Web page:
The changes reflect efforts to streamline public sector employment to improve efficiency. The case has wide-reaching implications for the implementation of the kingdom’s labour laws and for the campaign to increase foreign investment in the country.
Nearly 680 Saudi employees from the company’s Tabuk and Dammam bases have filed a suit against BAE, alleging that the company has forced them to sign new contracts in violation of articles in the labour law. The deadline for employees to sign the new contracts fell in June, but they were first introduced last September. Several cases have already reached the courts and sources in Riyadh say they are likely to be settled within four months.
The employees argue that the new specified-term contracts, which are for only one year, contravene articles that prevent employers from unilaterally changing an employee’s contract, intended to guarantee equality between Saudi and non-Saudi workers. They say the company has threatened them with termination if they refuse to sign the changed contracts, which have only been introduced for Saudi employees.
BAE, which is the main defence contractor on the Al-Yamama deal, with 2,580 Saudi and 2,790 expatriate employees in the kingdom, denies the charges. It says that it had been requested to change the terms of the Saudi contracts by its customer, the RSAF, where all the concerned staff are seconded. The RSAF’s request to switch contracts has been ascribed to pressures on the defence budget. ‘We drew up the new contracts under the instruction of the RSAF,’ said a company spokesman in Riyadh on 16 July. ‘About 70 per cent of our Saudi employees accepted the new agreements.’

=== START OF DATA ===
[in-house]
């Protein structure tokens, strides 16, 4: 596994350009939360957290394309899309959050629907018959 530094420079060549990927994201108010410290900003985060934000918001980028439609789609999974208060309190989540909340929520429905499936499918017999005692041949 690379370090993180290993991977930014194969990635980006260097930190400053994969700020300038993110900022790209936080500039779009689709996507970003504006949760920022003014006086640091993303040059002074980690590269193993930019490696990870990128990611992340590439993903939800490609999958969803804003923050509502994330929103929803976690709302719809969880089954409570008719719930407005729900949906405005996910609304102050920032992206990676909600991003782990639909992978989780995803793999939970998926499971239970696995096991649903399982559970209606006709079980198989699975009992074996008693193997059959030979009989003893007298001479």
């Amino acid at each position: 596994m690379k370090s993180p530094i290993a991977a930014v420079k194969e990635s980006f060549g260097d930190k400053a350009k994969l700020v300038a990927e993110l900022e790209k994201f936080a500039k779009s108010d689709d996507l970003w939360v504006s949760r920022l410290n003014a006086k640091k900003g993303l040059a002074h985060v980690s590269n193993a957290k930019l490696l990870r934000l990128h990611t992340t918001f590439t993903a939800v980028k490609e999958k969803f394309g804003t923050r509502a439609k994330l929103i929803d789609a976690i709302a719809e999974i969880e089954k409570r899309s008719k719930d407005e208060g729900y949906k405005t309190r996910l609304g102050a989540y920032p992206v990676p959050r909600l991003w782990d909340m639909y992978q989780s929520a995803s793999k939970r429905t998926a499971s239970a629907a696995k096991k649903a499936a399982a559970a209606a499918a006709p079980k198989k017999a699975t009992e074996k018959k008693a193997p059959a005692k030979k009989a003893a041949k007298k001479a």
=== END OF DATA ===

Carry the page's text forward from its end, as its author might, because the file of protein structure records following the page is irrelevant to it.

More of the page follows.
Where terminations have occurred, BAE says they have been on the instruction of the RSAF. The company also says it has sought extensive legal advice, which says the change of contract complies with both the spirit and letter of the labour law. However, lawyers not connected to the case say that it is questionable whether an employer is entitled to make unilateral changes to employees’ contracts.
Most lawyers in the kingdom advise companies to employ Saudis on specified-term contracts to reduce their liability to paying large indemnities. ‘There have been a number of cases where Saudi employees won very large pay-outs after their contracts were terminated for good reasons,’ says a Riyadh lawyer who often works on labour disputes. ‘Under a fixed-term contract, the indemnity level is far lower.’ Western businessmen often cite the strict rules governing the employment of Saudis as a strong disincentive from setting up offices in the kingdom or hiring Saudi staff.
BAE has hitherto enjoyed an exemplary record in the kingdom, with a strong Saudisation programme and a training scheme to groom Saudis for jobs now held by expatriates. However, lawyers say that many companies with good Saudisation programmes are losing out in government contracts because the higher cost of employing nationals drives up their expenses and consequently the price of their bids.